DEAR ABBY: My husband is in another state with his elderly (but still active) mother. He went to help her get her house ready for sale so she can move near us. Before he left, he was having severe panic attacks. He kept telling me he is scared of losing me (he’s been out of work for months) and that he was going to need me while he was with her.
Since he has been gone, he has barely called, rarely texts and even suggested taking a break from me. This was after finding out I had to go to the ER and had been diagnosed with a debilitating autoimmune disorder. He’s blaming me for having to ask his mother for money to cover our bills.
This woman has been single for 30 years, worked full time and has essentially no real expenses. She spoils the heck out of him — her only child. She treats him like her partner or a 12-year-old boy. She dislikes that I’m at home taking care of my 1-year-old grandchild and not working. I have always contributed, but this is the choice my husband and I made together.
I don’t feel like he’s concerned about any of his relatives here, and I certainly don’t feel loved when he goes days without even checking in. When he’s with her, he becomes a cold, bratty child. Any advice on what to say to him? — UNCERTAIN IN TEXAS
DEAR UNCERTAIN: Tell your husband you need him home right now more than his mother needs him there. As things stand, your husband’s fear of losing you could become a self-fulfilling prophecy. When his mother moves closer, the situation will not improve because he will become even more “childlike.” Unless the two of you have counseling, establish some boundaries and get your priorities straight, your marriage isn’t likely to last unless you are willing to accept the status quo.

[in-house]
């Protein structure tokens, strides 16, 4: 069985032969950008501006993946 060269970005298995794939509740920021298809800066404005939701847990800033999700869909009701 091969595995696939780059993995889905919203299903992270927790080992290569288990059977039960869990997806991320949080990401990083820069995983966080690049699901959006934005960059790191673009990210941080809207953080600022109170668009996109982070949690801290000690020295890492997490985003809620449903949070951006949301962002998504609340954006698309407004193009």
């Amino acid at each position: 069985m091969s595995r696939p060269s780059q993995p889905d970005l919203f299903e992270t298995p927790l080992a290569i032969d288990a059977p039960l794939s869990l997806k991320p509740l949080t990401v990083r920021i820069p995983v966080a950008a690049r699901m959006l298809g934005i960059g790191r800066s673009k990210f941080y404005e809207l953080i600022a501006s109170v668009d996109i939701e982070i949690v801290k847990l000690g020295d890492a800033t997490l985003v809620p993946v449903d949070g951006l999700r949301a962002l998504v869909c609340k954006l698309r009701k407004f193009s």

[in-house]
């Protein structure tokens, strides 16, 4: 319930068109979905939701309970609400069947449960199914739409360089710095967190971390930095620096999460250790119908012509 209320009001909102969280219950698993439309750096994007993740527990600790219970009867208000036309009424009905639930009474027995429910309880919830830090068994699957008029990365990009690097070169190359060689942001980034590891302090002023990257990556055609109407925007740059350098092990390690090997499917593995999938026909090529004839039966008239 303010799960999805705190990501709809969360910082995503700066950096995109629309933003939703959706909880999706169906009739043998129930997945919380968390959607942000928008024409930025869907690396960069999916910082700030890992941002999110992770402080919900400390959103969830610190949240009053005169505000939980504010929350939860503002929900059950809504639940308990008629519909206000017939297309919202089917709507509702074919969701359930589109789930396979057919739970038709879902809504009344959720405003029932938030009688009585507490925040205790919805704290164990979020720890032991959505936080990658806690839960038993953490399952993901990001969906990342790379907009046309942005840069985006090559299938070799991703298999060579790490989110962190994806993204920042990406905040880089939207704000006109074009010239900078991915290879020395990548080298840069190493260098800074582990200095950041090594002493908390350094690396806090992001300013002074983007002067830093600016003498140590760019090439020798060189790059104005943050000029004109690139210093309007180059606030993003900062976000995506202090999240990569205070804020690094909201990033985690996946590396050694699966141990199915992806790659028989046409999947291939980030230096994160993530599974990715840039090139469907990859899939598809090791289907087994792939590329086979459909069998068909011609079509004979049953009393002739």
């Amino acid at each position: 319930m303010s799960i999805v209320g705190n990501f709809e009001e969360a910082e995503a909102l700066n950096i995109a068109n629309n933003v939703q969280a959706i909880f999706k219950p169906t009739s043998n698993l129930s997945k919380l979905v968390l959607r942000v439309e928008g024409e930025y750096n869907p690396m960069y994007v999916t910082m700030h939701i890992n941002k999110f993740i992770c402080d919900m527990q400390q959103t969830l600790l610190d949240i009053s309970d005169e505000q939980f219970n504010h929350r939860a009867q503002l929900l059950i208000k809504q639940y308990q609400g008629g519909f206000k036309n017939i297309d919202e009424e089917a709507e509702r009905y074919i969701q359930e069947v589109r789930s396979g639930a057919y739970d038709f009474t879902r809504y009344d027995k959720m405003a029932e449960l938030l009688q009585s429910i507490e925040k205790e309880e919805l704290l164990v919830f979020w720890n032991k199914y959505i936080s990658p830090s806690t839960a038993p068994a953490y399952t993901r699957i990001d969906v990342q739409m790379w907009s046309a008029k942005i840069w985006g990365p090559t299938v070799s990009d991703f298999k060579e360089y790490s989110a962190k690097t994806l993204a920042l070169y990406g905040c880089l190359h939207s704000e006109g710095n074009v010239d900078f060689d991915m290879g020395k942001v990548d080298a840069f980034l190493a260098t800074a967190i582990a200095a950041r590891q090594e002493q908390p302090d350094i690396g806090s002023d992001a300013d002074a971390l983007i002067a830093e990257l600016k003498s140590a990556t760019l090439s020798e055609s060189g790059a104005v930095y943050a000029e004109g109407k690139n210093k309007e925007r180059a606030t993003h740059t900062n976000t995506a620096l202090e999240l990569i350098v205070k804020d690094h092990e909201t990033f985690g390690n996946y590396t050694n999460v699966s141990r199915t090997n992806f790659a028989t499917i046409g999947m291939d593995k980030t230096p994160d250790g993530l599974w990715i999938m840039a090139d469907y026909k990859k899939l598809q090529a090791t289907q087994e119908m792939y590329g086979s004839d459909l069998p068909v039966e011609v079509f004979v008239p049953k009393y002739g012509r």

DEAR ABBY: I became friends with “John” when I was 9. We met through our church youth group and our shared interests. We lost contact after a year or so when I stopped attending the youth group and moved on to other friends and interests.
During the pandemic, John reached out to me on Facebook to try to rebuild our friendship. Truth be told, I really don’t care to. It has been 10 years since we last spoke, and I have changed considerably in that time. I met him twice to see if we had something over which to bond, but there was nothing. He’s a good guy, but how do I politely tell him I’m not interested in pursuing an adult friendship with him? — OLD PAL IN CANADA
DEAR PAL: One way to accomplish it would be to simply be busy when he reaches out. However, if you feel compelled to say something to him, tell him that while you had much in common years ago, your life has changed since then. You have wonderful memories, but they are in the past and you live in the present. You have other interests and responsibilities now and do not have time for the close relationship he is seeking. It’s the truth.
Dear Abby is written by Abigail Van Buren, also known as Jeanne Phillips, and was founded by her mother, Pauline Phillips. Contact Dear Abby at DearAbby.com or P.O. Box 69440, Los Angeles, CA 90069.